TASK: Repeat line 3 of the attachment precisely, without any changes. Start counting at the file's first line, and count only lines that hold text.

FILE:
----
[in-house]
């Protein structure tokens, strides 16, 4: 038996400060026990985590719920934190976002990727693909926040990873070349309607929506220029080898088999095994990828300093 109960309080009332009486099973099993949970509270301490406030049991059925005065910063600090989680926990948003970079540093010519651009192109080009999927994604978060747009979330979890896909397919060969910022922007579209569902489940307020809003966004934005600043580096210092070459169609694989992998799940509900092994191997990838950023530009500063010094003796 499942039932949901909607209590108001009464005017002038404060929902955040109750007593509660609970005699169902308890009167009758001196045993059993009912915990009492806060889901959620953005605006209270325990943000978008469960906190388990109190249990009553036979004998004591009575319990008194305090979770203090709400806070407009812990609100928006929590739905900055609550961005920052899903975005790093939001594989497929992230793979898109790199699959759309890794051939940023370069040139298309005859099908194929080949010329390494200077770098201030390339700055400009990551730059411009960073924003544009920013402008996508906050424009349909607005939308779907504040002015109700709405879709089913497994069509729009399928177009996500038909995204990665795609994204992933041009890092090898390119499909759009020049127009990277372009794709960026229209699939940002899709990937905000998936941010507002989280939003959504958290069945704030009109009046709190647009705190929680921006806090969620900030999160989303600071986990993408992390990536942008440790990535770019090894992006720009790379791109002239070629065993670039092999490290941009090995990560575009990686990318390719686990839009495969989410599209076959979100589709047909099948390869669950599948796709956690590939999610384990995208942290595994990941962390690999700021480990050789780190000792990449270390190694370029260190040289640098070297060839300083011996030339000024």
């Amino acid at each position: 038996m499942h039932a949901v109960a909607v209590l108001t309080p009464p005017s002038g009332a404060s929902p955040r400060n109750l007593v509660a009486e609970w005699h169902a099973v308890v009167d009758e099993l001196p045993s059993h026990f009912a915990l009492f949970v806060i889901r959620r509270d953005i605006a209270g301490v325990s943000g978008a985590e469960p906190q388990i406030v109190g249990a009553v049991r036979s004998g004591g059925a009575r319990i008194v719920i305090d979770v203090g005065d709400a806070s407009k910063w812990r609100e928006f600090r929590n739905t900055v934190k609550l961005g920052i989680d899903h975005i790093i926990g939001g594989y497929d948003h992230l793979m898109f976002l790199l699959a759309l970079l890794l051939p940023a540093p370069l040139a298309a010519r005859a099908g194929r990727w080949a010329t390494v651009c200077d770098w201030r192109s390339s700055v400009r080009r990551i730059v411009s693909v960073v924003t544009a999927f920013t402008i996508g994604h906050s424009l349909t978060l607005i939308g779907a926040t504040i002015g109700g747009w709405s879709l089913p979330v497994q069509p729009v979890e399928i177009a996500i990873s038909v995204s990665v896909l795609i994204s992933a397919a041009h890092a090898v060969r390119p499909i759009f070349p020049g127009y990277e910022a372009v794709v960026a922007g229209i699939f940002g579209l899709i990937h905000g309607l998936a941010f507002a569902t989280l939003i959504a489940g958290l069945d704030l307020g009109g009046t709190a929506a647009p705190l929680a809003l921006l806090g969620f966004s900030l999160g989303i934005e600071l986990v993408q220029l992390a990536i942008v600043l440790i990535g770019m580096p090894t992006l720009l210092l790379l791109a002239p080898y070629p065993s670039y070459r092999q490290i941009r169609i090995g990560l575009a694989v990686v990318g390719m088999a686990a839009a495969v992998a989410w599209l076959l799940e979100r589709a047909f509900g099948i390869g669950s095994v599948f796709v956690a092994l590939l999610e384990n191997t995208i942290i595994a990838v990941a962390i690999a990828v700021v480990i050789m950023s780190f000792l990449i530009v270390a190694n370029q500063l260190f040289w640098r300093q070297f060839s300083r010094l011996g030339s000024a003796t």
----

């Amino acid at each position: 038996m499942h039932a949901v109960a909607v209590l108001t309080p009464p005017s002038g009332a404060s929902p955040r400060n109750l007593v509660a009486e609970w005699h169902a099973v308890v009167d009758e099993l001196p045993s059993h026990f009912a915990l009492f949970v806060i889901r959620r509270d953005i605006a209270g301490v325990s943000g978008a985590e469960p906190q388990i406030v109190g249990a009553v049991r036979s004998g004591g059925a009575r319990i008194v719920i305090d979770v203090g005065d709400a806070s407009k910063w812990r609100e928006f600090r929590n739905t900055v934190k609550l961005g920052i989680d899903h975005i790093i926990g939001g594989y497929d948003h992230l793979m898109f976002l790199l699959a759309l970079l890794l051939p940023a540093p370069l040139a298309a010519r005859a099908g194929r990727w080949a010329t390494v651009c200077d770098w201030r192109s390339s700055v400009r080009r990551i730059v411009s693909v960073v924003t544009a999927f920013t402008i996508g994604h906050s424009l349909t978060l607005i939308g779907a926040t504040i002015g109700g747009w709405s879709l089913p979330v497994q069509p729009v979890e399928i177009a996500i990873s038909v995204s990665v896909l795609i994204s992933a397919a041009h890092a090898v060969r390119p499909i759009f070349p020049g127009y990277e910022a372009v794709v960026a922007g229209i699939f940002g579209l899709i990937h905000g309607l998936a941010f507002a569902t989280l939003i959504a489940g958290l069945d704030l307020g009109g009046t709190a929506a647009p705190l929680a809003l921006l806090g969620f966004s900030l999160g989303i934005e600071l986990v993408q220029l992390a990536i942008v600043l440790i990535g770019m580096p090894t992006l720009l210092l790379l791109a002239p080898y070629p065993s670039y070459r092999q490290i941009r169609i090995g990560l575009a694989v990686v990318g390719m088999a686990a839009a495969v992998a989410w599209l076959l799940e979100r589709a047909f509900g099948i390869g669950s095994v599948f796709v956690a092994l590939l999610e384990n191997t995208i942290i595994a990838v990941a962390i690999a990828v700021v480990i050789m950023s780190f000792l990449i530009v270390a190694n370029q500063l260190f040289w640098r300093q070297f060839s300083r010094l011996g030339s000024a003796t």